• Fillers: The bottom left quadrant is for low impact, low effort tasks and projects. Usually these are going to be tasks that just need to be crossed off the list, like writing an email.

  • Delegate or Ditch It: The bottom right quadrant is for high effort, low value tasks. Our best advice is to keep projects and tasks out of this quadrant. These tasks and projects are going to take tons of resources, but don’t make a big difference to your team or organization – so consider tabling them for now, delegating them to someone else, or shifting your strategy to make these tasks have a larger impact.

Try it: Similar to the Eisenhower matrix, work through this system with at least one other person – and we highly recommend this option for capacity planning. Get your sticky notes, place them in the appropriate quadrant, and then evaluate. How much capacity does your team have? Who can take on the low effort, high value projects? How can you distribute milestones and tasks related to high effort, high value projects? And what’s in that bottom right quadrant? Is there a way you can shift your approach so that task or project brings more value?

Pro Tip: We like that the “effort” part of this system addresses team capacity. With the Eisenhower Matrix you might have a project that is high urgency and high importance, but if no one on your team has time to allocate towards the project, then things need to be shuffled around. By using the Impact & Effort method, you can quickly assess what projects need to be assigned to someone with higher capacity, and what projects can be handed off to team members with less time available.

#3 - Top 3 Method: The Top 3 method serves as a quick, gut-check, big picture view of the most important projects. If our team is managing multiple different projects at once (and as a work management consulting firm, we’re always managing multiple projects at once) it’s helpful to zoom out and get a big picture view of what’s most essential.

We recommend use the Top 3 method alongside other prioritization systems, like the Eisenhower matrix or the effort/impact scale, to quickly determine what really matters, and then prioritize those most important projects first.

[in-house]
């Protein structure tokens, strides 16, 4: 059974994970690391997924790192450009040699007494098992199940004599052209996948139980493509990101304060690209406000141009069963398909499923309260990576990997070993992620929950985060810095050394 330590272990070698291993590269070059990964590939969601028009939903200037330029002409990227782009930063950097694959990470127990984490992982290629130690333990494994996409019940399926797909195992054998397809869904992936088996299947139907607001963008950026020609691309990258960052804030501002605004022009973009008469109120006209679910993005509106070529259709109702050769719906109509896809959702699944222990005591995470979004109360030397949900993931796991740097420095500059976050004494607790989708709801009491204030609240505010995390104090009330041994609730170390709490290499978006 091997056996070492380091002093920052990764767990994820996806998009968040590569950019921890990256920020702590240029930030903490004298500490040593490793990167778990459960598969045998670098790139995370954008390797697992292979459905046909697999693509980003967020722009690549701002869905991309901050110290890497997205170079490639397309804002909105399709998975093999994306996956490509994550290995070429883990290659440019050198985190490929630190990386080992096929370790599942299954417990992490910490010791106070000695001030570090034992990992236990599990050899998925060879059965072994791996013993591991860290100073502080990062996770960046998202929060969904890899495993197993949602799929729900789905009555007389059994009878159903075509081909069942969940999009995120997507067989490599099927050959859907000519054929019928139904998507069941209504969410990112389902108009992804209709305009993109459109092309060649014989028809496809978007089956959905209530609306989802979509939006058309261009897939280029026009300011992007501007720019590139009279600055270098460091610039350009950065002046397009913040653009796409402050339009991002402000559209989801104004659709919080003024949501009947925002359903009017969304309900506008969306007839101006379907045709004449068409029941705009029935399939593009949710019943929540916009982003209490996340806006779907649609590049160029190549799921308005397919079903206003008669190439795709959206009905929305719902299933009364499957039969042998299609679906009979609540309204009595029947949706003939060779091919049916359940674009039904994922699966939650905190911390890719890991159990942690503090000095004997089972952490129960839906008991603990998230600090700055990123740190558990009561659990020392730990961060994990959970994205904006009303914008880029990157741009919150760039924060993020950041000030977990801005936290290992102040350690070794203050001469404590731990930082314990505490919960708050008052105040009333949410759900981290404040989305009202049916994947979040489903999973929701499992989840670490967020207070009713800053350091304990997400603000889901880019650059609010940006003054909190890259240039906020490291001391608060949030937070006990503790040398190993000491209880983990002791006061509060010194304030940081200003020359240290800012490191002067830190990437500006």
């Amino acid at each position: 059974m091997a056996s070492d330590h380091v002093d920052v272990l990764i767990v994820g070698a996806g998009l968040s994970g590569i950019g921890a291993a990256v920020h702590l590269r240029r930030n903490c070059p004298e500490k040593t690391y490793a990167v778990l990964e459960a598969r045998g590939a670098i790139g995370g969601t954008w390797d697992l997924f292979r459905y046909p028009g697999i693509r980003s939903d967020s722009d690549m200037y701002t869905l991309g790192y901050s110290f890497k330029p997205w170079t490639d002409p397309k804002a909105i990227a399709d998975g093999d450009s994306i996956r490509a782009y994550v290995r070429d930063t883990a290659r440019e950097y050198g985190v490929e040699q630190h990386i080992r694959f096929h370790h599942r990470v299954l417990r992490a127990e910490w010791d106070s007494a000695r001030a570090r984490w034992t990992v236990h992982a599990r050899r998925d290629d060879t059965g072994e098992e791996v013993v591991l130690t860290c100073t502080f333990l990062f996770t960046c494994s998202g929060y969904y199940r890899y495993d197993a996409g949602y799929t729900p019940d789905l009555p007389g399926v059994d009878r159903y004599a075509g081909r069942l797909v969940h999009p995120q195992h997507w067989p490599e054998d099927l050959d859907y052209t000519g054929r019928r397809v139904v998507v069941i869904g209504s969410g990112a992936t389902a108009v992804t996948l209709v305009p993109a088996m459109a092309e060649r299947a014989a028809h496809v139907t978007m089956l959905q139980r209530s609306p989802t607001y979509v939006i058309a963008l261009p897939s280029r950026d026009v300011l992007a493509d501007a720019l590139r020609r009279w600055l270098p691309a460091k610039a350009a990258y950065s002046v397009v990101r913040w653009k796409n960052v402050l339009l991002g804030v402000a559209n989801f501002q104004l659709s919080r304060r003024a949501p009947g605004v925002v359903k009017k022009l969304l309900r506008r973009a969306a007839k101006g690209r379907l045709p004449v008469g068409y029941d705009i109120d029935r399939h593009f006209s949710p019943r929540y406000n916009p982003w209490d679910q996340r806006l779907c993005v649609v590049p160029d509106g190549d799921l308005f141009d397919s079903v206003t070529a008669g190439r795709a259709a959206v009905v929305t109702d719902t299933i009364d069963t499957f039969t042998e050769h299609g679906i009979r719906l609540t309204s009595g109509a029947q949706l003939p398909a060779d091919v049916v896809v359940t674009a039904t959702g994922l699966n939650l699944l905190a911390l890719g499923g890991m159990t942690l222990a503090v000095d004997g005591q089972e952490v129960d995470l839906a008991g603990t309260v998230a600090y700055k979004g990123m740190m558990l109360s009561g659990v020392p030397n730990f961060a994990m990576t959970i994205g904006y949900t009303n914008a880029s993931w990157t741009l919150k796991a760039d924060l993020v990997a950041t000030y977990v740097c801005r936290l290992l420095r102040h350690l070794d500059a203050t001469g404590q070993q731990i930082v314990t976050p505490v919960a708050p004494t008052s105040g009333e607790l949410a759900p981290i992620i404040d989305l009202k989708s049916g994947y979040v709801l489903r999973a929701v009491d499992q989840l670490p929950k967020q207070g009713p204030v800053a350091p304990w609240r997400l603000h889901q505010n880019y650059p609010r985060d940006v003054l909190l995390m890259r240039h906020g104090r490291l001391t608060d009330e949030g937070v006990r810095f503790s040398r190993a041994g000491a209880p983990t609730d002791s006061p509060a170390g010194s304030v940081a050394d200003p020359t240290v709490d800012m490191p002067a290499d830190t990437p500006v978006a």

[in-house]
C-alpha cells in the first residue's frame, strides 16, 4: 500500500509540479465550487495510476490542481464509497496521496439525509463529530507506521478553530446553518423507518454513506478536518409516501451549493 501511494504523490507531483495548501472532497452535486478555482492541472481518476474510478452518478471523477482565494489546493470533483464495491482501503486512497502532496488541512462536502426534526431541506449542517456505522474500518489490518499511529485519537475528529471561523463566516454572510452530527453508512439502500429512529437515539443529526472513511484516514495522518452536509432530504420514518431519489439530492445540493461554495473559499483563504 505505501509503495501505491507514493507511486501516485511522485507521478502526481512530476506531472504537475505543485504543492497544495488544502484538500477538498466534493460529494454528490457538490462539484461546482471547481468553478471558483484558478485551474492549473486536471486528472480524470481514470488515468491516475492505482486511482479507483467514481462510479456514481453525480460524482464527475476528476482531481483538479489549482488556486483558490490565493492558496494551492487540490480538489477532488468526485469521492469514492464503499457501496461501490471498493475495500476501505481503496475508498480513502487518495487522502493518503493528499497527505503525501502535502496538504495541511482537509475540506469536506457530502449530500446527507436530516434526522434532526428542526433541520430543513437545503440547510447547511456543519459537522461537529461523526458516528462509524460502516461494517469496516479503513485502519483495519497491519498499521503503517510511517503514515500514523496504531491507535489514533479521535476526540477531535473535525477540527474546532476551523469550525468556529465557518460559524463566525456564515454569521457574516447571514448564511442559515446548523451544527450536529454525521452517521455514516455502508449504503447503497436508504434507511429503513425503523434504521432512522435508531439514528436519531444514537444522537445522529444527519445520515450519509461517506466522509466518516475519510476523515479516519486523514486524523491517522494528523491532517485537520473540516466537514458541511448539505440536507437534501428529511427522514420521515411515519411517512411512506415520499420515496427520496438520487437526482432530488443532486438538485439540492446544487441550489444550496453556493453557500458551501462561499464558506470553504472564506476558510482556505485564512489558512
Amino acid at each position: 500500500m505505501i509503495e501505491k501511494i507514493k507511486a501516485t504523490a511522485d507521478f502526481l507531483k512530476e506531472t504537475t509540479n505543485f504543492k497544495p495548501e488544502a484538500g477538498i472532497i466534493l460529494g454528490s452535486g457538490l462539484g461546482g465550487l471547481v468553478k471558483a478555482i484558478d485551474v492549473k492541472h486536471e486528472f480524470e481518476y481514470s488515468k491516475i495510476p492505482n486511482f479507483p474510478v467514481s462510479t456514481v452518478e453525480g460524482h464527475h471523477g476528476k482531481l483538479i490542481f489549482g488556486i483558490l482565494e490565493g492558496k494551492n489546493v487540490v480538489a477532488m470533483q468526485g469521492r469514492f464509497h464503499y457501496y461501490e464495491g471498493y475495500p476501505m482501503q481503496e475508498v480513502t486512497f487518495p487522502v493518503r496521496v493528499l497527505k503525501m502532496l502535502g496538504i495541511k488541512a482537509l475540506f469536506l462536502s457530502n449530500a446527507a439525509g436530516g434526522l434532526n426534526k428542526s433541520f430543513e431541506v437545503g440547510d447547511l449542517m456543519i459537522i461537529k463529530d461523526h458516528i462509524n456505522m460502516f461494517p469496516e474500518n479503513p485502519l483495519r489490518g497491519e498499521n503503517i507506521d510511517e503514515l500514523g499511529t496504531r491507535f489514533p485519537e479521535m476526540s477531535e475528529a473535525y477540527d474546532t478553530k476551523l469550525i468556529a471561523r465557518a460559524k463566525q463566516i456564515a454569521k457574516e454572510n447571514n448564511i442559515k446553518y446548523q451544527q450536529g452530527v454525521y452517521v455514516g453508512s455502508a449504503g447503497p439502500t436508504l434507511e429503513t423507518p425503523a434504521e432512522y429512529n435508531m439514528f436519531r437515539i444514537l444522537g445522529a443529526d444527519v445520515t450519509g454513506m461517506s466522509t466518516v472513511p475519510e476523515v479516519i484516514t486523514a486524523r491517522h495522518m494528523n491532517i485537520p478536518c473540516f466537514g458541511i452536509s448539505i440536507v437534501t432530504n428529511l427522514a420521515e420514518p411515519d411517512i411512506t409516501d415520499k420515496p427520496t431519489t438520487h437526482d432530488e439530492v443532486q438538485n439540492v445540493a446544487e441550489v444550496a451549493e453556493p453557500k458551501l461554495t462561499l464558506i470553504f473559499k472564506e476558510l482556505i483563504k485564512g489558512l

Try It: Zoom out and consider all of the projects that you and your team are managing. What are the three most important projects in your portfolio? What projects have the closest deadlines, or the biggest impacts? Limit yourself to only three.

Pro tip: Even if you’ve identified your Top 3, you might still spend time on other tasks throughout the day or week. Sometimes the highest priority is a high effort, long term project – but you still need to tackle some of your shorter term, low effort tasks while you work towards that bigger project goal. Keeping your highest priorities in mind can help you and your team stay aligned and on track to make progress on your objectives.


Prioritizing projects and tasks is an essential practice for reducing burnout and making expectations clear. With clear visibility on priorities, the entire team can spend less time trying to figure out what to work on, and more time moving the needle on their most important projects.

One last recommendation: celebrate the wins! If you and your team are managing multiple projects, those quick wins really help to boost morale and demonstrate that progress is being made, even in the busiest of seasons.

Ready to get clear visibility on your most important projects? Let us help! We can tailor your work management system to organize, prioritize, and streamline your project portfolio. So you can ditch the sticky notes and get back to work. Learn more about our work here.